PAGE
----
Go for Hard Brexit Says Canada to Britain
Barely a month after Britons voted for a Brexit in the historic referendum on June 23, 2016, the UK went to none other than Canada for advice on how to secure trade agreements with the European Union. The Canadians conducted technical exchanges with the British as they sought a blueprint for Brexit. Britain and Canada share a unique relationship, in that Canada is a Commonwealth country, much like South Africa, India, Australia, New Zealand, and others. The Canadians have a vested interest in a strong Britain, given that bilateral trade between the countries is robust.
According to a Canadian trading investment activity report by the Canadian Parliament, the United Kingdom is one of the largest trading partners of Canada, and it also serves as Canada’s second largest export destination. UK trade with Canada (bilateral merchandise trading) in 2009 was valued at $21.5 billion, comprised of $9.4 billion in imports from the United Kingdom and $12.1 billion worth of Canadian exports to the United Kingdom. These figures have increased dramatically since then. The current exchange rate of the CAD/GBP is 0.6155, down 0.32642% (August 21, 2017). For the year to date, there has been little movement in the CAD/GBP, meaning that bilateral trade relations (imports or exports) have not been impacted by a weaker GBP.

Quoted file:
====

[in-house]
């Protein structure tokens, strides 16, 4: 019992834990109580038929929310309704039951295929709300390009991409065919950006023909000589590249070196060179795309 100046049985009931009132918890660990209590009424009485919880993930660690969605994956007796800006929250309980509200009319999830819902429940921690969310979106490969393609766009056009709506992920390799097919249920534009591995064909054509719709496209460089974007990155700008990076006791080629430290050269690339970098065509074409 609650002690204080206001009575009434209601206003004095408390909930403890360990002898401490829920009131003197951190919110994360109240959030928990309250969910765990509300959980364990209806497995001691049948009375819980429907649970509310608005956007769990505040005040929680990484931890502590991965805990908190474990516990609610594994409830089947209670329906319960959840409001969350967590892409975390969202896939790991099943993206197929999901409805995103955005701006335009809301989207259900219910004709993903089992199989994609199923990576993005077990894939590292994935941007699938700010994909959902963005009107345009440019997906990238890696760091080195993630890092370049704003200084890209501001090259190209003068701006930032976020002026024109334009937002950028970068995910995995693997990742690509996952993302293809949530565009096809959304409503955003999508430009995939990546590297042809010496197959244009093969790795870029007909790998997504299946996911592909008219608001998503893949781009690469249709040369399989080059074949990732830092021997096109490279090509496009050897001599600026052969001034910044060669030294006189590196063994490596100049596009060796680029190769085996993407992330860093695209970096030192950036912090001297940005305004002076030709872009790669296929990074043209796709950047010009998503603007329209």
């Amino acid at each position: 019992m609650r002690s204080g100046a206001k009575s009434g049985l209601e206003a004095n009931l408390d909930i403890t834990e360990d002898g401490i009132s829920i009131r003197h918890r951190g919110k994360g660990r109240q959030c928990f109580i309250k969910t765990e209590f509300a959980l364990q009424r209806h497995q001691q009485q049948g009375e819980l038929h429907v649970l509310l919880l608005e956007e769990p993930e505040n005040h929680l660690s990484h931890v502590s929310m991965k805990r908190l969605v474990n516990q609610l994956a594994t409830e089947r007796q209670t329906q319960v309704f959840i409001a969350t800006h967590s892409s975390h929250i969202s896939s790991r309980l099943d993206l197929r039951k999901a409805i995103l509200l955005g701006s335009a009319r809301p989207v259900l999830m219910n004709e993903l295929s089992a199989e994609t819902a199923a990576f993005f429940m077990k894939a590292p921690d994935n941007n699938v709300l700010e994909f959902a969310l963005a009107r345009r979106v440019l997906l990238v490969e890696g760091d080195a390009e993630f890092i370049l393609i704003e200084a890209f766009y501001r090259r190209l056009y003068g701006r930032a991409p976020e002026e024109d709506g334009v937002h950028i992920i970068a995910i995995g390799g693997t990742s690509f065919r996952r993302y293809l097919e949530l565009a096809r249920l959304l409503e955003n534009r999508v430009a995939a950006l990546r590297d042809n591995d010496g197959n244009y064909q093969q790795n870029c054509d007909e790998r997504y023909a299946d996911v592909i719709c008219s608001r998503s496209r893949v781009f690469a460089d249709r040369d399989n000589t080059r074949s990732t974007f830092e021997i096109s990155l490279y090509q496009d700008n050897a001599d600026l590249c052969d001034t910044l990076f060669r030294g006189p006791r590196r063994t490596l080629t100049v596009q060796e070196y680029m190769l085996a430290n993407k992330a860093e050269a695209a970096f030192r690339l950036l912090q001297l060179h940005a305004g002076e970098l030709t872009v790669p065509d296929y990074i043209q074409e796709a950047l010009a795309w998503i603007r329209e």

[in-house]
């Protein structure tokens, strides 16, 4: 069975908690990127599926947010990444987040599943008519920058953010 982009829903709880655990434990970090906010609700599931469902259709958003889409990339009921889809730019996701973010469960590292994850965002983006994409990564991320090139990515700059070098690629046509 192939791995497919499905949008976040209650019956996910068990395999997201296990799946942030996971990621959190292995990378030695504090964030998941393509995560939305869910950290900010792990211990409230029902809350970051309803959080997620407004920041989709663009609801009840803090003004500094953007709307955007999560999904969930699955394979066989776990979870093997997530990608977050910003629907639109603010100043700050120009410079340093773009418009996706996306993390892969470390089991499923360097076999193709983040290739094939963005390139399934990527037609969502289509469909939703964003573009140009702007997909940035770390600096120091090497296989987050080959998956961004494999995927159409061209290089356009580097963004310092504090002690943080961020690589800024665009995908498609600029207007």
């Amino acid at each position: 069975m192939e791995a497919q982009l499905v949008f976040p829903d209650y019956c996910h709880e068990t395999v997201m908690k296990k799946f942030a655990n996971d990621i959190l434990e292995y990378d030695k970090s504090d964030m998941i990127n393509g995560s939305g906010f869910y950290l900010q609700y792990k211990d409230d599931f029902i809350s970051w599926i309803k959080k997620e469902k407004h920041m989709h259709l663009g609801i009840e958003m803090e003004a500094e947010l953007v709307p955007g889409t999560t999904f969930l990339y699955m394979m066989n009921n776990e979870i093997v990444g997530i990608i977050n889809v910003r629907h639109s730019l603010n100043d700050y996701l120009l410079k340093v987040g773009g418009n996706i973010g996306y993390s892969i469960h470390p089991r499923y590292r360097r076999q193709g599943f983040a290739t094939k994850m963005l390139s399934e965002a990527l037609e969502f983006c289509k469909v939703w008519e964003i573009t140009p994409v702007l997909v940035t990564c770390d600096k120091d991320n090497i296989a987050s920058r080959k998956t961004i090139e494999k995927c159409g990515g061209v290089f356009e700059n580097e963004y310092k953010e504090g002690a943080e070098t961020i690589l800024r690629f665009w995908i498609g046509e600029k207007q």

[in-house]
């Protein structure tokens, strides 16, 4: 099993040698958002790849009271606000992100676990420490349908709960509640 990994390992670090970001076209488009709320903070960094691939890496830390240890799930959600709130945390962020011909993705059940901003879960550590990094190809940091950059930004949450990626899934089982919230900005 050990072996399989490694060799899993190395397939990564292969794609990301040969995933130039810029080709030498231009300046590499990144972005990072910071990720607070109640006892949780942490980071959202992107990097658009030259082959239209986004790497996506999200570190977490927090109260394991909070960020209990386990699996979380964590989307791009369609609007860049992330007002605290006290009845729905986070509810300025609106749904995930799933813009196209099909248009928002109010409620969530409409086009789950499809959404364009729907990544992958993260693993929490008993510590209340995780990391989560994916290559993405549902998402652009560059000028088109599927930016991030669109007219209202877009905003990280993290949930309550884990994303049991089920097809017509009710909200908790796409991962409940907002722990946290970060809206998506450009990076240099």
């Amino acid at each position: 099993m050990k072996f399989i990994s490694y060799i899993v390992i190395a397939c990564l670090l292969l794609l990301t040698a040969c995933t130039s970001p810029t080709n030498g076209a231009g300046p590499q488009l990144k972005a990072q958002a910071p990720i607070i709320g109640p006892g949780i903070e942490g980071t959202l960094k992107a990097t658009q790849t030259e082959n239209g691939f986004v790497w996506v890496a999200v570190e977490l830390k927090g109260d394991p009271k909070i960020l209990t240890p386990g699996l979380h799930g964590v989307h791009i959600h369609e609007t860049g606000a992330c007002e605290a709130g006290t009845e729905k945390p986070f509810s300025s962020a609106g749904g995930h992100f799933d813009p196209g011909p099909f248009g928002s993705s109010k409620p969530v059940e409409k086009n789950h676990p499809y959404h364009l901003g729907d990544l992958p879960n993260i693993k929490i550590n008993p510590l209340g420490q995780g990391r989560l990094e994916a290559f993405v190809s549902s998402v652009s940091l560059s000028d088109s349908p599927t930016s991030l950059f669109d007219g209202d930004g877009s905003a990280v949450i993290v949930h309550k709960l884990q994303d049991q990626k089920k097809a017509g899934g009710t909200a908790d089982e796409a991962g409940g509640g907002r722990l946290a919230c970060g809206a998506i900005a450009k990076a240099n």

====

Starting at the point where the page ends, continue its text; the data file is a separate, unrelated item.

Over the past 5 years, the CAD/GBP reached a high of 0.65, and a low of 0.48 on December 14, 2015. Canada has also secured a deal with the European Union, which took some 7 years to finalize. Unlike the UK, Canada is unlikely to receive the same level of passporting rights to the European Union. There is also a limited degree of ‘free movement’ between Canadians and European Union citizens. Canada maintains strict control over its borders, and it also enjoys all the benefits of immigration policy that Brexiteers voted for.
Why a Hard Brexit for Britain?
The Canadians have their hands full with President Trump threatening to renegotiate the terms of NAFTA (North American Free Trade Agreement). Several free market economists from Canada including Roger Bootle and Patrick Minford have been advising Britain to push for a hard Brexit – a clean break from the European Union. They believe it will be beneficial to Canada and force the country to be a staunch proponent of free trade.
It remains to be seen which direction the current negotiations with the US will take vis-à-vis NAFTA, given that this trilateral agreement with Canada, the US and Mexico is hugely beneficial to the Canadian economy. The removal of tariffs – courtesy of NAFTA – keeps costs of imports and exports low, making it beneficial to Canadian companies to trade.
When Britain leaves the European Union by 2019, companies in the United Kingdom may likely follow European Union regulation regardless. There is a high degree of supply chain integration between UK enterprises and EU companies. It is precisely this reason that a UK extrication from the EU seems disingenuous. It is unlikely that other trade agreements between the United Kingdom and countries abroad will substitute for the current agreements that are in place with the European Union countries. The UK may wish to pursue alternative options in the form of a trade agreement with the EU along the lines of Norway, as part of the European Economic Area.
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About Brett Chatz
Brett Chatz is a graduate of the University of South Africa, and holds a Bachelor of Commerce degree, with Economics and Strategic management as his major subjects. Nowadays Brett contributes from his vast expertise in online trading for iForexTrader.co.uk.